It is a remarkable feat of engineering, commission by Balthazar Von Platten as chief engineer in 1810 but actually designed and built Thomas Telford, the great Scottish engineer whose roads, fences and bridges are all over the North Wales I know so well. It took 22 years and a lot of Swedish soldiers to dig it. There is only about 80 km of actual canal – the other 110 km are lakes and natural waterways that are all interconnected by the canals. The Gota canal takes you to the Lake Varnen, the biggest lake in the EU and pretty much in the centre of Sweden. Then you join the Trollhatte canal down to Gothenburg and the North Sea. This created a direct link to the Baltic, avoiding the need to pay the dues to Denmark that all ships had to pay when passing down the Oresund. However, it was a pretty short lived benefit as the ‘World Powers’ got together in the 1860’s and bought Denmark off (which was a bit strapped for cash at the time!) for about 12 billion Kronor – around £60m at the time…..a lot but not that much to allow unimpeded shipping to Russia, especially as the Kiel canal had not been built then.
At 0800 sharp the canal office (shed) opened and we were issued with our passes, tickets, toilet cards and instruction book on how to survive the locks! We met the other three boats that we would be doing the first part of the trip with, the lock keeper gave us our positions in the lock – very important as the locks are very tight and we had to fit together like a jigsaw. They also inspected our lines and fenders to make sure they were properly set up. This is because the the rise and fall on the locks is quite violent as the water surges in. Also the sides of the lock are rough hewn rock and your gelcoat would not survive much of a brush with it! The walls also curve inward at the bottom so in theory you have some fender low down on the wall side and some high up. The only problem was that our fenders float so the waterline ones did not do much good! The regular travellers seemed to have fenders part filled with water so they would hang below the waterline.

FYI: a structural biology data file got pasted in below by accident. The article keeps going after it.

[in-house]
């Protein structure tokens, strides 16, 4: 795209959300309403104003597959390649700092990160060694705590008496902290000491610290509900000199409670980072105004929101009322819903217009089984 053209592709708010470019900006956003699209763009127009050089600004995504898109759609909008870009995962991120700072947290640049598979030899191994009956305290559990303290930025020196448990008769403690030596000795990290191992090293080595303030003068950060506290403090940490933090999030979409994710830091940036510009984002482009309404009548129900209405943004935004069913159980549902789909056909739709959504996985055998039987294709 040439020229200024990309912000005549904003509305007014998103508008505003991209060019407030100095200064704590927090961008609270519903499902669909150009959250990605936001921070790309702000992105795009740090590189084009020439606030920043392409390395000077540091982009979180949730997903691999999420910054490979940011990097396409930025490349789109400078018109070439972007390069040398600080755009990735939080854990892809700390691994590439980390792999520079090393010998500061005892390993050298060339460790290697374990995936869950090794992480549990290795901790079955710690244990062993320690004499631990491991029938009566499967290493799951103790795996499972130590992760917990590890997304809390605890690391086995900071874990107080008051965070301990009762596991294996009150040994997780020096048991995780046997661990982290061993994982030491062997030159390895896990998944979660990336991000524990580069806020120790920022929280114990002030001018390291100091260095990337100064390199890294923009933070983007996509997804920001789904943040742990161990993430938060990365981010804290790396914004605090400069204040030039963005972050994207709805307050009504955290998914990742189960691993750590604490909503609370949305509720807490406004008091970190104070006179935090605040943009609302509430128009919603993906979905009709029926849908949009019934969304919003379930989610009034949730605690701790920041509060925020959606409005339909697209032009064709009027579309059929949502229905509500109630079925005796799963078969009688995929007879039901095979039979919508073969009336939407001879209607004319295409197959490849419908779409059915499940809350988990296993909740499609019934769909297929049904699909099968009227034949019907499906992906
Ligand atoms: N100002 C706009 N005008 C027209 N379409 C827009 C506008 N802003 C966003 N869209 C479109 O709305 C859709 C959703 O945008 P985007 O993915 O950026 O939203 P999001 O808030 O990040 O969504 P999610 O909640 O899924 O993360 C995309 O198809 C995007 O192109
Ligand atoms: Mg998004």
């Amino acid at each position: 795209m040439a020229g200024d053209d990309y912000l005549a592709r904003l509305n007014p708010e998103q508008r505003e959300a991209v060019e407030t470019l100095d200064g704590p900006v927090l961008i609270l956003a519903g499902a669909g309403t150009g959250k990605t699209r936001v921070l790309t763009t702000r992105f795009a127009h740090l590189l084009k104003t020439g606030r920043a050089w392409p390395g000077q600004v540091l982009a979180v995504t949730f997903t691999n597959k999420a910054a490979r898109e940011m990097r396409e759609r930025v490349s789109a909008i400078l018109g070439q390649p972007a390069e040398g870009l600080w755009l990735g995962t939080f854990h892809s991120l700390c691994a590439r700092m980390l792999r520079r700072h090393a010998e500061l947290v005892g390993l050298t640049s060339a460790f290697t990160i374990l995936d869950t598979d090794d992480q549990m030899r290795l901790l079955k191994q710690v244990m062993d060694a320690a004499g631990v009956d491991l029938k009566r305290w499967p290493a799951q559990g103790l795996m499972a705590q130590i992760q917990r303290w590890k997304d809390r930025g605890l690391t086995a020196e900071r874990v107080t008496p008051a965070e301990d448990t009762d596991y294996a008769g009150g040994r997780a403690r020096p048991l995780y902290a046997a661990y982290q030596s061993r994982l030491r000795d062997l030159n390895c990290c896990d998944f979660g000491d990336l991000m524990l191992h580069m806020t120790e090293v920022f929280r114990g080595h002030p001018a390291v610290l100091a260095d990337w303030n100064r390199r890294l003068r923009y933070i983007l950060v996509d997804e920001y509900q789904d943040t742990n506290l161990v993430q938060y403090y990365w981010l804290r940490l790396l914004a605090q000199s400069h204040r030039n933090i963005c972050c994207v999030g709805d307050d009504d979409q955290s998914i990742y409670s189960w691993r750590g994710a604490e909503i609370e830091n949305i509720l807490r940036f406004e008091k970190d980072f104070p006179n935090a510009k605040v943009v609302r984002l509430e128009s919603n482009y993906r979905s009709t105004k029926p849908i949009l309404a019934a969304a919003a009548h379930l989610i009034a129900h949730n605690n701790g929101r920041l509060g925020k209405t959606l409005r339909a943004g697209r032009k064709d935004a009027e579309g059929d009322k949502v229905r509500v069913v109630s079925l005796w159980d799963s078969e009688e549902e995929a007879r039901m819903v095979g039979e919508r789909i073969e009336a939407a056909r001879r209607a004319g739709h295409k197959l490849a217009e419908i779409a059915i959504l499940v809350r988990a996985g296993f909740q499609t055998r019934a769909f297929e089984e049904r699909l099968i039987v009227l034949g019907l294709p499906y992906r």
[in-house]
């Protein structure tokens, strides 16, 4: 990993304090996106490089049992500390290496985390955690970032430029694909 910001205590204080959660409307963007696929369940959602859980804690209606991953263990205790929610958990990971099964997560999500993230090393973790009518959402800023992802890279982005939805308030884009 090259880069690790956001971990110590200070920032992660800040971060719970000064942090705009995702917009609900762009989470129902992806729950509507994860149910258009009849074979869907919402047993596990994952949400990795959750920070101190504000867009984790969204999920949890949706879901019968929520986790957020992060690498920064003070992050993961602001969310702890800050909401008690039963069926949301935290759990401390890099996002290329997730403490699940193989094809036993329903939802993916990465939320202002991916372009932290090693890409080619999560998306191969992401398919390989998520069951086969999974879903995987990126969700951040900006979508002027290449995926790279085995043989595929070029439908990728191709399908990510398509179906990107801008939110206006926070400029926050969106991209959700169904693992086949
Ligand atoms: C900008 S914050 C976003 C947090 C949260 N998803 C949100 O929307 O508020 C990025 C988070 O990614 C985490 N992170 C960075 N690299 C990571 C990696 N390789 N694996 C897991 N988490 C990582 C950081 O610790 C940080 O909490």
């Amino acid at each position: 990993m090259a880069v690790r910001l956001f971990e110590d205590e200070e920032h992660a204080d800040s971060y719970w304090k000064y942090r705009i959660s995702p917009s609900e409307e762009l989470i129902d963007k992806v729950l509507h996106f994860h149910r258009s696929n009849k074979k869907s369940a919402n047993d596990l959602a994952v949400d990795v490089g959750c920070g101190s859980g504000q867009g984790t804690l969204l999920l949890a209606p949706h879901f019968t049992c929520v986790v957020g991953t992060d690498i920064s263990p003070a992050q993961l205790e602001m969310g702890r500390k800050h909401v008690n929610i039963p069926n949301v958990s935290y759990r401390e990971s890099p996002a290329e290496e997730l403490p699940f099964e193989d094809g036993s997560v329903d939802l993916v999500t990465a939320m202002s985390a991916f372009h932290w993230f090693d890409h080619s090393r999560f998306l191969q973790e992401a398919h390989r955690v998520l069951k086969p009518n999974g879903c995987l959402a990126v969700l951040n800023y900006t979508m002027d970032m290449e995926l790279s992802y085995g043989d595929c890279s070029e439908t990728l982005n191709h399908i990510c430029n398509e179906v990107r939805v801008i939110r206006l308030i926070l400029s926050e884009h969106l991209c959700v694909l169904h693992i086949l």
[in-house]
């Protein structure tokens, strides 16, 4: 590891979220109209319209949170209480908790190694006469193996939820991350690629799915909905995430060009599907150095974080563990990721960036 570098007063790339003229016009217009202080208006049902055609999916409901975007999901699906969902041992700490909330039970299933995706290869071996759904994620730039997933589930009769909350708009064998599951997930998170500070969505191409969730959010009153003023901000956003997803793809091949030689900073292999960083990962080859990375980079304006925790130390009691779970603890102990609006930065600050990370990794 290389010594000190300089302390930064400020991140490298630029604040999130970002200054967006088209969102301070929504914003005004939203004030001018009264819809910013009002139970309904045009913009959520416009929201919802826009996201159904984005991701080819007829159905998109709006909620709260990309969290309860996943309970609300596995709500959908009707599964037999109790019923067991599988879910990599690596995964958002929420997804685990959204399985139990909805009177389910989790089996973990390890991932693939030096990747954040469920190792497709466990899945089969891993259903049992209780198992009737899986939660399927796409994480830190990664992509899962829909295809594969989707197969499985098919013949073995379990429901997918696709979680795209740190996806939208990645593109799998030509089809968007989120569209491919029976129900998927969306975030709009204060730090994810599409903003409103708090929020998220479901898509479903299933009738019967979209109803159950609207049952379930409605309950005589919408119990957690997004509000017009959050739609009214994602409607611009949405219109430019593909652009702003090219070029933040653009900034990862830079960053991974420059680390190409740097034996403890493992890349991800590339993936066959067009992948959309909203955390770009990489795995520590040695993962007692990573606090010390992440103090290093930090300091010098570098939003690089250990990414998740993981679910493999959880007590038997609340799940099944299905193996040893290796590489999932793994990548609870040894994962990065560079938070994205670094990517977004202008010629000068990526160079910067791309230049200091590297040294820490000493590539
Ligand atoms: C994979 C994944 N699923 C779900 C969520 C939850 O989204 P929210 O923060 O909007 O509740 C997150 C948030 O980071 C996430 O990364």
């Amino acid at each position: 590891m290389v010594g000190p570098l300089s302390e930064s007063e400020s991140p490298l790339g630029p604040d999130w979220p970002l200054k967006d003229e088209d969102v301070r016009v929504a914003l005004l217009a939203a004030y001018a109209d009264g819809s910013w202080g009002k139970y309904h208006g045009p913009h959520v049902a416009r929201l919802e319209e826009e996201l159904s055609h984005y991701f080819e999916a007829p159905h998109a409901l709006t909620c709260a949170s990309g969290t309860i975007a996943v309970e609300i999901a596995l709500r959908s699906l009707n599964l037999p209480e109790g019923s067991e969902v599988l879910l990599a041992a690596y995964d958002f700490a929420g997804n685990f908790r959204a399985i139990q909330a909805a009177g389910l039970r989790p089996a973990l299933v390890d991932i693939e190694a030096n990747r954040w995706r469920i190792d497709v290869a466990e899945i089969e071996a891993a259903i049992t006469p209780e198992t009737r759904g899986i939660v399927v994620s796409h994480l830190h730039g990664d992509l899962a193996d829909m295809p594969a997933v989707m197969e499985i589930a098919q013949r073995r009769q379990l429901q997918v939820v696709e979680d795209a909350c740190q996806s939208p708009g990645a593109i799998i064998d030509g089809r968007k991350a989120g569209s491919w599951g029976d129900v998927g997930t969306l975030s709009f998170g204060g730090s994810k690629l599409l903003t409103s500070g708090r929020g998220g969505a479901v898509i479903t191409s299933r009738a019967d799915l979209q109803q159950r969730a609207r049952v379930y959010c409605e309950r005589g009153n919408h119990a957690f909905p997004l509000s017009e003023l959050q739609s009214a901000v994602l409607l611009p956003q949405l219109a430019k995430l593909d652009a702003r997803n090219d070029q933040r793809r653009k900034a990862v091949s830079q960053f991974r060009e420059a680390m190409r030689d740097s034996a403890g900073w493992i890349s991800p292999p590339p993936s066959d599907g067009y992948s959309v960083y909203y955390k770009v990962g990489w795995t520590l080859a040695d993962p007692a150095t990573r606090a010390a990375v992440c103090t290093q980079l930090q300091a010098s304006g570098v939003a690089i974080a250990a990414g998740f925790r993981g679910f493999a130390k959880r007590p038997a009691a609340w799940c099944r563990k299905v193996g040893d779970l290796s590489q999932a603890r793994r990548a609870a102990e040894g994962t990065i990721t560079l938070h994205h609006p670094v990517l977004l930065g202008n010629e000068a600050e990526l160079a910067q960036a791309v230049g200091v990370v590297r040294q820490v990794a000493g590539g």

The mooring rings – just hook a line with a bowline loop over it so its quick to release.